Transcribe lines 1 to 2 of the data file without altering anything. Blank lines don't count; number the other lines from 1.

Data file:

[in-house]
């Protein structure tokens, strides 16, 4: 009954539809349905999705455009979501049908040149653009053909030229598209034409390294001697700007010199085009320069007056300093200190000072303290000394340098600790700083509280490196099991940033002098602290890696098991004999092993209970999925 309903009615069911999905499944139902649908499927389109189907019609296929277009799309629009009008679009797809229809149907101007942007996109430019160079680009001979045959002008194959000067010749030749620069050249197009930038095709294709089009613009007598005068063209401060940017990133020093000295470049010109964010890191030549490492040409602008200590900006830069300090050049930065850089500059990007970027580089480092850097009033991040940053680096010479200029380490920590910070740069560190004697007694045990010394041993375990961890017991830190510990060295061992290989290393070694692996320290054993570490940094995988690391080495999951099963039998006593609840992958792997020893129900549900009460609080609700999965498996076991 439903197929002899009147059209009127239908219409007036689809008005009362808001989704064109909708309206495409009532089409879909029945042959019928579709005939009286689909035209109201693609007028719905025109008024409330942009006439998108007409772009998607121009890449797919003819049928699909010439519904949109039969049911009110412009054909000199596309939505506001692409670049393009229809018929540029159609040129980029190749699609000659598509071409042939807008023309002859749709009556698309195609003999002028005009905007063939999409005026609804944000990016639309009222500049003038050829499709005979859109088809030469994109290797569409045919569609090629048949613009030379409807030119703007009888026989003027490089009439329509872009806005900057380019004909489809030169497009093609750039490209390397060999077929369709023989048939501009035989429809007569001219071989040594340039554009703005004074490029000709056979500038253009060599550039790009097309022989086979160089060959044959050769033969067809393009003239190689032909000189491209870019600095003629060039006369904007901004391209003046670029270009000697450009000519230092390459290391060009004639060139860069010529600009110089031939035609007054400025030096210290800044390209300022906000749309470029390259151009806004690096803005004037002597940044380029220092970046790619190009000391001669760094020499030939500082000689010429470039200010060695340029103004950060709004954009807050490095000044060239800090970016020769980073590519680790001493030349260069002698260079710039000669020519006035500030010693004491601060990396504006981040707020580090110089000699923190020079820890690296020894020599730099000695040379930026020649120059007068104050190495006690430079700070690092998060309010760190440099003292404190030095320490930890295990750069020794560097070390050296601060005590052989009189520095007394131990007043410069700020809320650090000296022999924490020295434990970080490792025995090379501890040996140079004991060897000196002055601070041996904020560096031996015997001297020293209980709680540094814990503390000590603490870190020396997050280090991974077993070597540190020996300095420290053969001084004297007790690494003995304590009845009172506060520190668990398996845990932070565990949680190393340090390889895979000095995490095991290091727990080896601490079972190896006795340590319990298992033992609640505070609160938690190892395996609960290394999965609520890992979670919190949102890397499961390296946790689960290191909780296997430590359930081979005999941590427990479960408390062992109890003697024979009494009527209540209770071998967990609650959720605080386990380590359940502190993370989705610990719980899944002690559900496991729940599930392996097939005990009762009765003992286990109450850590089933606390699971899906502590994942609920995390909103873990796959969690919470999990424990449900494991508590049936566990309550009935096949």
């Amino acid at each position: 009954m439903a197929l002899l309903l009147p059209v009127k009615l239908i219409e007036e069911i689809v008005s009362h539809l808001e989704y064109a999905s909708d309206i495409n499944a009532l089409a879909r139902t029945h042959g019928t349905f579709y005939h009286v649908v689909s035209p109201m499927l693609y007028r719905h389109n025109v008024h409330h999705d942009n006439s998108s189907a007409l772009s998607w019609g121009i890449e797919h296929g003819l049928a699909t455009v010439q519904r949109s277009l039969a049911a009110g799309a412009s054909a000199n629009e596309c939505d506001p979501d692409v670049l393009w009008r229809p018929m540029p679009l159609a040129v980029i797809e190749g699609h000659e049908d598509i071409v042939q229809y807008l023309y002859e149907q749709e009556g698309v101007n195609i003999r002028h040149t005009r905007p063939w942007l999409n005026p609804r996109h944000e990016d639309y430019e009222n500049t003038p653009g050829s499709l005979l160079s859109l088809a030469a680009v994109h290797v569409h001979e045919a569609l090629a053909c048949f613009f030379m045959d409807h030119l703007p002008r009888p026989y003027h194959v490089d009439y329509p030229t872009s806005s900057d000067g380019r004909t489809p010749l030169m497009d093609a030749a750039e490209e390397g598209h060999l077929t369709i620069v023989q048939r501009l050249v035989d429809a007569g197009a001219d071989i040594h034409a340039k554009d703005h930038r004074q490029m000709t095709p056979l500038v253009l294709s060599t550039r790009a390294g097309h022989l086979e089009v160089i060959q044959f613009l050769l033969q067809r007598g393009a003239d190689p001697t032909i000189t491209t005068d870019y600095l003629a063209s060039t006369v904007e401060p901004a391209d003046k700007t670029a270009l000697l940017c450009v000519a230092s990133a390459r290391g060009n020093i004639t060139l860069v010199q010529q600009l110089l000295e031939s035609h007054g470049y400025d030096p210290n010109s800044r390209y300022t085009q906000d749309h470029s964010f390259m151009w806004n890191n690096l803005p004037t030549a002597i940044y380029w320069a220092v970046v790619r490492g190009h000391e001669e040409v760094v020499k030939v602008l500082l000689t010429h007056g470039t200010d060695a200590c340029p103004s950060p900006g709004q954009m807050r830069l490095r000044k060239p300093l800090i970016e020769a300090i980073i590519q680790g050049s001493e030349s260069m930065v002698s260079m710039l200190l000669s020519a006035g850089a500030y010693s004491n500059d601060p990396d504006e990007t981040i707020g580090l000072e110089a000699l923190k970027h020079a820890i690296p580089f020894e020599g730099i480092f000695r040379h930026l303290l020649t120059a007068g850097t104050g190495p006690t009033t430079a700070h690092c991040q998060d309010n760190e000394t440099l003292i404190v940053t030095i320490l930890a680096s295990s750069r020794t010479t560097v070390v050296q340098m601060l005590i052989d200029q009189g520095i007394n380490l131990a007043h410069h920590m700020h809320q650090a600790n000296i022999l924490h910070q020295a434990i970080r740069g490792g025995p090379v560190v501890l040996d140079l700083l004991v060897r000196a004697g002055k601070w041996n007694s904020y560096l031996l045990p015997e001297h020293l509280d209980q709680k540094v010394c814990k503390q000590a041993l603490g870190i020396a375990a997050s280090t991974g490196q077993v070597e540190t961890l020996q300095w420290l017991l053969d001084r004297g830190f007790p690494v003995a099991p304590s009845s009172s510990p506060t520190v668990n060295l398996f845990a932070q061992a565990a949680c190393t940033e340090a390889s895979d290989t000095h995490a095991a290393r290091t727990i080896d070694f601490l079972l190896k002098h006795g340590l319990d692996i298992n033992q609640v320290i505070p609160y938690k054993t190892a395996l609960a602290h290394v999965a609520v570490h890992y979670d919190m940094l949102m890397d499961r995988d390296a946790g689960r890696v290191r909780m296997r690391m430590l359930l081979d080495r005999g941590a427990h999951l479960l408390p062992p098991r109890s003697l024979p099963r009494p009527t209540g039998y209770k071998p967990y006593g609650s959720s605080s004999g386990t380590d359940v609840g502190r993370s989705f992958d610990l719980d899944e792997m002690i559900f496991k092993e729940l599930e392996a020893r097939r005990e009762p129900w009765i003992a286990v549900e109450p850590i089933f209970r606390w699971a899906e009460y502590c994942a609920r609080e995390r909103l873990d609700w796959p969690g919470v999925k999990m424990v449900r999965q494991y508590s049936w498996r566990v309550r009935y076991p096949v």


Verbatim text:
[in-house]
């Protein structure tokens, strides 16, 4: 009954539809349905999705455009979501049908040149653009053909030229598209034409390294001697700007010199085009320069007056300093200190000072303290000394340098600790700083509280490196099991940033002098602290890696098991004999092993209970999925 309903009615069911999905499944139902649908499927389109189907019609296929277009799309629009009008679009797809229809149907101007942007996109430019160079680009001979045959002008194959000067010749030749620069050249197009930038095709294709089009613009007598005068063209401060940017990133020093000295470049010109964010890191030549490492040409602008200590900006830069300090050049930065850089500059990007970027580089480092850097009033991040940053680096010479200029380490920590910070740069560190004697007694045990010394041993375990961890017991830190510990060295061992290989290393070694692996320290054993570490940094995988690391080495999951099963039998006593609840992958792997020893129900549900009460609080609700999965498996076991 439903197929002899009147059209009127239908219409007036689809008005009362808001989704064109909708309206495409009532089409879909029945042959019928579709005939009286689909035209109201693609007028719905025109008024409330942009006439998108007409772009998607121009890449797919003819049928699909010439519904949109039969049911009110412009054909000199596309939505506001692409670049393009229809018929540029159609040129980029190749699609000659598509071409042939807008023309002859749709009556698309195609003999002028005009905007063939999409005026609804944000990016639309009222500049003038050829499709005979859109088809030469994109290797569409045919569609090629048949613009030379409807030119703007009888026989003027490089009439329509872009806005900057380019004909489809030169497009093609750039490209390397060999077929369709023989048939501009035989429809007569001219071989040594340039554009703005004074490029000709056979500038253009060599550039790009097309022989086979160089060959044959050769033969067809393009003239190689032909000189491209870019600095003629060039006369904007901004391209003046670029270009000697450009000519230092390459290391060009004639060139860069010529600009110089031939035609007054400025030096210290800044390209300022906000749309470029390259151009806004690096803005004037002597940044380029220092970046790619190009000391001669760094020499030939500082000689010429470039200010060695340029103004950060709004954009807050490095000044060239800090970016020769980073590519680790001493030349260069002698260079710039000669020519006035500030010693004491601060990396504006981040707020580090110089000699923190020079820890690296020894020599730099000695040379930026020649120059007068104050190495006690430079700070690092998060309010760190440099003292404190030095320490930890295990750069020794560097070390050296601060005590052989009189520095007394131990007043410069700020809320650090000296022999924490020295434990970080490792025995090379501890040996140079004991060897000196002055601070041996904020560096031996015997001297020293209980709680540094814990503390000590603490870190020396997050280090991974077993070597540190020996300095420290053969001084004297007790690494003995304590009845009172506060520190668990398996845990932070565990949680190393340090390889895979000095995490095991290091727990080896601490079972190896006795340590319990298992033992609640505070609160938690190892395996609960290394999965609520890992979670919190949102890397499961390296946790689960290191909780296997430590359930081979005999941590427990479960408390062992109890003697024979009494009527209540209770071998967990609650959720605080386990380590359940502190993370989705610990719980899944002690559900496991729940599930392996097939005990009762009765003992286990109450850590089933606390699971899906502590994942609920995390909103873990796959969690919470999990424990449900494991508590049936566990309550009935096949």